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article imageDetachable 2-in-1 Samsung Chromebook could be on the way

By James Walker     Nov 23, 2017 in Technology
Samsung could be building a detachable 2-in-1 Chromebook powered by an Intel Kaby Lake processor. The device is expected to help spearhead Google's plans to release Chromebooks with distinct tablet and laptop experiences, akin to Windows machines.
Chrome OS has had the ability to run Android apps for a while now but there's still only a handful of devices positioned to take full advantage of the capability. Creating a 2-in-1 Chromebook is a logical next step, offering a true hybrid between a Chrome OS laptop and an Android tablet.
Evidence for one such device from Samsung was found by Chrome Unboxed inside the Chromium source code repository. An experimental device known as "Nautilus" cropped up in the code, attached to an engineer called Jongpin Jung. Although no manufacturer name is mentioned, Mr Jung's credentials have been associated with previous Samsung devices found in the Chromium source.
Not a lot is known about the device except it appears to be a detachable built around the latest Chrome OS features. The code contains references to a "base" and "tablet mode," strongly implying the form factor will be akin to popular 2-in-1 Windows laptops capable of morphing into tablets. This will help to diversify the Chrome OS ecosystem and could attract more consumers who need the versatility of a 2-in-1 device.
Samsung Galaxy Book
Samsung Galaxy Book
Samsung
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The design inspiration is likely to be Samsung's own Windows detachable, the 10.6-inch or 12-inch Galaxy Book. It's unclear whether multiple display sizes will be offered on the Chrome OS device.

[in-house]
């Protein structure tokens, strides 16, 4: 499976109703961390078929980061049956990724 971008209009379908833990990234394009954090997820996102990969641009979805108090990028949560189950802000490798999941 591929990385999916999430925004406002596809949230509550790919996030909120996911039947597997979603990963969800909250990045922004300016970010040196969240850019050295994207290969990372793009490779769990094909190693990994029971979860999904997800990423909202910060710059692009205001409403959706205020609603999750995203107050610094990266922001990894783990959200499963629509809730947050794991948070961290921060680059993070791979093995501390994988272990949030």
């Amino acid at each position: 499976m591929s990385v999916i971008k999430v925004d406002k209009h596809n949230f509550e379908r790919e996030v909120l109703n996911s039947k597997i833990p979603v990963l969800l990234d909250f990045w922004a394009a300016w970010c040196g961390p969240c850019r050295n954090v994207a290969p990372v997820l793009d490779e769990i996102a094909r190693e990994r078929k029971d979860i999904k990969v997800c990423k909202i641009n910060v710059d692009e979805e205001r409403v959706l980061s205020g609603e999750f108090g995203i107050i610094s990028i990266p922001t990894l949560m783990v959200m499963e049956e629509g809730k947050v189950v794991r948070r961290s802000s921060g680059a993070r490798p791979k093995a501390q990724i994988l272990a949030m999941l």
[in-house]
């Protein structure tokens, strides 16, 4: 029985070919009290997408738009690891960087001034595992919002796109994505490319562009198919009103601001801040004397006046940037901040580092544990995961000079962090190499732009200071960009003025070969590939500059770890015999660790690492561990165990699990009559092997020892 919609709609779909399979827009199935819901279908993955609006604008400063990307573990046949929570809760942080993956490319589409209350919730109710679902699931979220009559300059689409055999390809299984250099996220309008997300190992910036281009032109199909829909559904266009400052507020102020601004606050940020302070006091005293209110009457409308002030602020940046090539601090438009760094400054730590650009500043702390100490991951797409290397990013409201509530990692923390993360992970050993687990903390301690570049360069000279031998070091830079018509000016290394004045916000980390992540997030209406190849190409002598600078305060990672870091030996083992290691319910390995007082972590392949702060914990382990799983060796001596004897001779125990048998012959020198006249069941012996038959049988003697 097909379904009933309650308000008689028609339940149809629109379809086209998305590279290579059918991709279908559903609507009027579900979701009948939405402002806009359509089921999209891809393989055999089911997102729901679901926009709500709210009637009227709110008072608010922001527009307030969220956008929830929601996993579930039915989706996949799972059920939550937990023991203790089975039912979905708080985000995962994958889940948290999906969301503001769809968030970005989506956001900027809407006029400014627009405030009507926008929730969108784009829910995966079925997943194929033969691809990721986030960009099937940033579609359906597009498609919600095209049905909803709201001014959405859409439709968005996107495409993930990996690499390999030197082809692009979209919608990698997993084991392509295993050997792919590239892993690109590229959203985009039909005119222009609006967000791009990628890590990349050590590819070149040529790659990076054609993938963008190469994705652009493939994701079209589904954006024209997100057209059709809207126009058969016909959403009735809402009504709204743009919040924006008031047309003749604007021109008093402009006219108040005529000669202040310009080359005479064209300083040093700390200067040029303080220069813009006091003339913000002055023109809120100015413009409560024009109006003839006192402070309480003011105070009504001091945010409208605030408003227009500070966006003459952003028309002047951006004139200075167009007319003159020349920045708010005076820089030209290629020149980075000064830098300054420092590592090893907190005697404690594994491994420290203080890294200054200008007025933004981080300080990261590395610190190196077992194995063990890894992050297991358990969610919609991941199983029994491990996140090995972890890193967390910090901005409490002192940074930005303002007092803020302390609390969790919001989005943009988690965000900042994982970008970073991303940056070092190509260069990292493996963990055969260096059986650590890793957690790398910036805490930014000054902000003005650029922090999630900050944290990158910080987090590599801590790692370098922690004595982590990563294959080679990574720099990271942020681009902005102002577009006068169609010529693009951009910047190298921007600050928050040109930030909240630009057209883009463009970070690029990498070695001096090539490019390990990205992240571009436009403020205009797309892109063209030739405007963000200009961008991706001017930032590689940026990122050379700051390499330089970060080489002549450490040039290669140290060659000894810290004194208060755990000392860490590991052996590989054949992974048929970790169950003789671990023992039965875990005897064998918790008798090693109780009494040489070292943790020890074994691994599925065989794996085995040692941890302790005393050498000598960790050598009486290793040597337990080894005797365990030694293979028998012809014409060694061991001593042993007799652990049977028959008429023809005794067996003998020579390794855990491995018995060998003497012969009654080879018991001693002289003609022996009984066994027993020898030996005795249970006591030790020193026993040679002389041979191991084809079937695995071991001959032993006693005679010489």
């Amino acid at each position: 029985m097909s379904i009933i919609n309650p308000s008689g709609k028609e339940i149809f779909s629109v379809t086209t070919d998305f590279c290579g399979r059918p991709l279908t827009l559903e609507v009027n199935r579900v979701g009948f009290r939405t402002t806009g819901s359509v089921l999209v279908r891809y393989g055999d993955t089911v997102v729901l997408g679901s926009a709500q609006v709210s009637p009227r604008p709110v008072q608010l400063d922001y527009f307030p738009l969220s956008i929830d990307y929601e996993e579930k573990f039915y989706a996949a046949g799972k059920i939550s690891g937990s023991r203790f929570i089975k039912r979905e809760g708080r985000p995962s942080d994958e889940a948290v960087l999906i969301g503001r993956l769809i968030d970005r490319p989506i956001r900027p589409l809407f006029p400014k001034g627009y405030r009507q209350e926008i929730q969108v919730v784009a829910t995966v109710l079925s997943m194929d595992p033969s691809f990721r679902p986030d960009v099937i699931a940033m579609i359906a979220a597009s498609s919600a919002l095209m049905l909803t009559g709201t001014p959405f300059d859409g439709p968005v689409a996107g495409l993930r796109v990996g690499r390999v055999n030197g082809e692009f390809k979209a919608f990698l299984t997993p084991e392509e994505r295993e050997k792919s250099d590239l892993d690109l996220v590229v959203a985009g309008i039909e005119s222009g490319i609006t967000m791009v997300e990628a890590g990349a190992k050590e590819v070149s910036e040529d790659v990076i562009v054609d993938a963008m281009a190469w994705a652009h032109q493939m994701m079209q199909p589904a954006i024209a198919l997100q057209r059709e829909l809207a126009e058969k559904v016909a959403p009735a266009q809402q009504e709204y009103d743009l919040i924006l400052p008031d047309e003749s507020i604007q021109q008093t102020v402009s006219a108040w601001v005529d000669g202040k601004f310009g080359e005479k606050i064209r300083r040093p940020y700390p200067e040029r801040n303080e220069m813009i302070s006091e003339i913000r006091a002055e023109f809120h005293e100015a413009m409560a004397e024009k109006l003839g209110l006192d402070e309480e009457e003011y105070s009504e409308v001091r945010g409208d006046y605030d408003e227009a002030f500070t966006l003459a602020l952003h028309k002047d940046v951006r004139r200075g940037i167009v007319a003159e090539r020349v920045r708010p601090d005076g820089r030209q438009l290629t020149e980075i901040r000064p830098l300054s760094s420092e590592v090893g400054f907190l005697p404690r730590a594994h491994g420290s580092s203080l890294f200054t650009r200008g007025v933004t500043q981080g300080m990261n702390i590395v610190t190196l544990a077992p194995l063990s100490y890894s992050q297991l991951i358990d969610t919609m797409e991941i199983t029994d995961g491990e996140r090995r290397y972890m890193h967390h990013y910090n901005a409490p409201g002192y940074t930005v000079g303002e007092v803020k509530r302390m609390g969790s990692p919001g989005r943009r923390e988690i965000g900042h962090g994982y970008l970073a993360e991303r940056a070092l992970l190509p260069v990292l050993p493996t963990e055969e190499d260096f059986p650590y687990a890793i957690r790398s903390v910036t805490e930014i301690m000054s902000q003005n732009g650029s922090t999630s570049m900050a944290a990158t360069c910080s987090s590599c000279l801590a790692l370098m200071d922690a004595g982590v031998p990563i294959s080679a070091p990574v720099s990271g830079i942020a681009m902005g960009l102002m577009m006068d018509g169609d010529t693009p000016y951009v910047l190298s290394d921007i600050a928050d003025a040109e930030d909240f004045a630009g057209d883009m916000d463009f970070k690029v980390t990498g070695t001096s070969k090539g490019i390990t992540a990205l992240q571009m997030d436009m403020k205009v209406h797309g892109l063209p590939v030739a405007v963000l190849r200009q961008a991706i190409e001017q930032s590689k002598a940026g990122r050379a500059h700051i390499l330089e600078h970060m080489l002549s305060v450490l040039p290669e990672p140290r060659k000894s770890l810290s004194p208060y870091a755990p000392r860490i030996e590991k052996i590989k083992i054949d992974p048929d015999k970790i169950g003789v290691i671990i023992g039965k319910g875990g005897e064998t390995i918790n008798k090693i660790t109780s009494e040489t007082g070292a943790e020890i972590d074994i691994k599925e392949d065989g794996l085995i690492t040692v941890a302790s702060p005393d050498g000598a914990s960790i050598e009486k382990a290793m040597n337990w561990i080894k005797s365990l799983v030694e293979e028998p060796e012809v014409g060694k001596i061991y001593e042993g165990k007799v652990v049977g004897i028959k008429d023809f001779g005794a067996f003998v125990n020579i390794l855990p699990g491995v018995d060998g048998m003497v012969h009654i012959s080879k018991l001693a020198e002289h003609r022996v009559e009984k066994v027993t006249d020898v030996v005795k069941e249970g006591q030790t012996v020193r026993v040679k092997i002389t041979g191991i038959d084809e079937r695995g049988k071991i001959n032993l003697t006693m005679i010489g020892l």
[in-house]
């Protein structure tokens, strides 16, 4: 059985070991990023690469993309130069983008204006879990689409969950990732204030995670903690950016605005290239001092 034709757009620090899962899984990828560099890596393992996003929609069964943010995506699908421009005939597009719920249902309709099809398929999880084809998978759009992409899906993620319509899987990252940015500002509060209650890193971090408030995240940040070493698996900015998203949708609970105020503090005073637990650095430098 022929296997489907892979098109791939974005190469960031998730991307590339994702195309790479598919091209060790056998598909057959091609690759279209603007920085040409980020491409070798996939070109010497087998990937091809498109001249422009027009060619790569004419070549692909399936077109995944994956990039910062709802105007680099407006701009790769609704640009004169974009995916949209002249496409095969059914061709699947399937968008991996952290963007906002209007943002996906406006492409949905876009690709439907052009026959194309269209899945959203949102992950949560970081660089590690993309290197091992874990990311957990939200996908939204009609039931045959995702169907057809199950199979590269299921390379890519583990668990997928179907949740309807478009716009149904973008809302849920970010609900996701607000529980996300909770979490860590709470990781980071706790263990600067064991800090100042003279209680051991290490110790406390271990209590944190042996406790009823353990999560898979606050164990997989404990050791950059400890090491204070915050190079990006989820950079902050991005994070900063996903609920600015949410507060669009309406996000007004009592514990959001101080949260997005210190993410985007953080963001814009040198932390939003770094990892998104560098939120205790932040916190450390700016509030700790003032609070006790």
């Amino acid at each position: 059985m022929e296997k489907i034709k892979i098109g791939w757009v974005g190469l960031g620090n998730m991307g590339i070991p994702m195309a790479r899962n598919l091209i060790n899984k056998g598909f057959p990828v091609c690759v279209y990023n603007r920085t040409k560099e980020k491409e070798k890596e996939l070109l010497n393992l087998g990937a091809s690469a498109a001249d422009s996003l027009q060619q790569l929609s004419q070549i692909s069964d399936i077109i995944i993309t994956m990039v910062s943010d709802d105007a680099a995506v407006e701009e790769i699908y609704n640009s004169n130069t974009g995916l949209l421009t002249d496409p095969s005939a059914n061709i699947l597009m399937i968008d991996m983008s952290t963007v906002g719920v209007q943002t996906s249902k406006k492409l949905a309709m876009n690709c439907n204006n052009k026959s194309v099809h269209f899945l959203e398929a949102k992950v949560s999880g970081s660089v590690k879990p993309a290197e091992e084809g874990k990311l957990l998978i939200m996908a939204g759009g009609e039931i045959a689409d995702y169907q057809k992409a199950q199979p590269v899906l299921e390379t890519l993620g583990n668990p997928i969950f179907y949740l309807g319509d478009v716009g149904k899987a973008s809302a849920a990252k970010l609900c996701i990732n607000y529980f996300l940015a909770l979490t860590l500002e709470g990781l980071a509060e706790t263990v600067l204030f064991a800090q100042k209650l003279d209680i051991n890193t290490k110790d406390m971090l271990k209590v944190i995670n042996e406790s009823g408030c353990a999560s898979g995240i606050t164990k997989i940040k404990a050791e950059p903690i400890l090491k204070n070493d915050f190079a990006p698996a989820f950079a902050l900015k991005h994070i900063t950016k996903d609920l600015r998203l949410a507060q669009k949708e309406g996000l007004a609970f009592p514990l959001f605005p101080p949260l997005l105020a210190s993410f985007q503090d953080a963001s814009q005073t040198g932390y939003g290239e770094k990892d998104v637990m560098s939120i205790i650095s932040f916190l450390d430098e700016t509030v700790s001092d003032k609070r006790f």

One shared component does seem to be confirmed as the Chromium repository points to the use of an Intel Kaby Lake processor. It's probable Samsung will reuse much of its Galaxy Book hardware, including the stylus capabilities.
The existence of Chrome OS detachables and tablets has been rumoured for almost a year. So far, no manufacturer has actually released a device though, leaving the platform's Android compatibility without any touchscreen-oriented hardware. If Samsung's "Nautilus" reaches markets, Google will be able to pitch Chrome OS to a wider audience of creatives and professionals who want to use the platform but need touch input, a stylus and a keyboard.
There's no indication of when Samsung might be ready to launch the detachable. There's a chance it will be unveiled at the company's next major product reveal during CES 2018 in January. The company's also expected to unveil its Galaxy S9 smartphone during the event, possibly including a new focus on artificial intelligence features.
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